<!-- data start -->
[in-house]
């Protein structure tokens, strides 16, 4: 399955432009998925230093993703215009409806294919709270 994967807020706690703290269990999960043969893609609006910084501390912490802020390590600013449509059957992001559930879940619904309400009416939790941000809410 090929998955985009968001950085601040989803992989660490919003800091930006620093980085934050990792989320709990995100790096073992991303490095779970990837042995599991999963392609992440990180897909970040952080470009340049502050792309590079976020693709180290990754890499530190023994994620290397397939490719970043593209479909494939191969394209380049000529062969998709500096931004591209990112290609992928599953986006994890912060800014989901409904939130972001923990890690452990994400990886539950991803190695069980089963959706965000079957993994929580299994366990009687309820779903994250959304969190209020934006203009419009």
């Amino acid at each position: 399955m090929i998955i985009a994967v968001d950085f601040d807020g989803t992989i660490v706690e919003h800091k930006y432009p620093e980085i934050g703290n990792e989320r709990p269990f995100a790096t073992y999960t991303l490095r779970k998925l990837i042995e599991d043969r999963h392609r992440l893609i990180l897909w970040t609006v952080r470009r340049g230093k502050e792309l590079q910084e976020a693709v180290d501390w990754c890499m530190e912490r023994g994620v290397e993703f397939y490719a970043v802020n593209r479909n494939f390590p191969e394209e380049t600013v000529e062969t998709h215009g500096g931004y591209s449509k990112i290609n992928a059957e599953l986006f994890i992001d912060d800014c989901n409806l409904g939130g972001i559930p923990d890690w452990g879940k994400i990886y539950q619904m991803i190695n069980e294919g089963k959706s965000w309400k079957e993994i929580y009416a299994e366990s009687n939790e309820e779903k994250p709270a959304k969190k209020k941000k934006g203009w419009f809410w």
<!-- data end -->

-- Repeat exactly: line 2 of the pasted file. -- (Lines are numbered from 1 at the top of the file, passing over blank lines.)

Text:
């Protein structure tokens, strides 16, 4: 399955432009998925230093993703215009409806294919709270 994967807020706690703290269990999960043969893609609006910084501390912490802020390590600013449509059957992001559930879940619904309400009416939790941000809410 090929998955985009968001950085601040989803992989660490919003800091930006620093980085934050990792989320709990995100790096073992991303490095779970990837042995599991999963392609992440990180897909970040952080470009340049502050792309590079976020693709180290990754890499530190023994994620290397397939490719970043593209479909494939191969394209380049000529062969998709500096931004591209990112290609992928599953986006994890912060800014989901409904939130972001923990890690452990994400990886539950991803190695069980089963959706965000079957993994929580299994366990009687309820779903994250959304969190209020934006203009419009």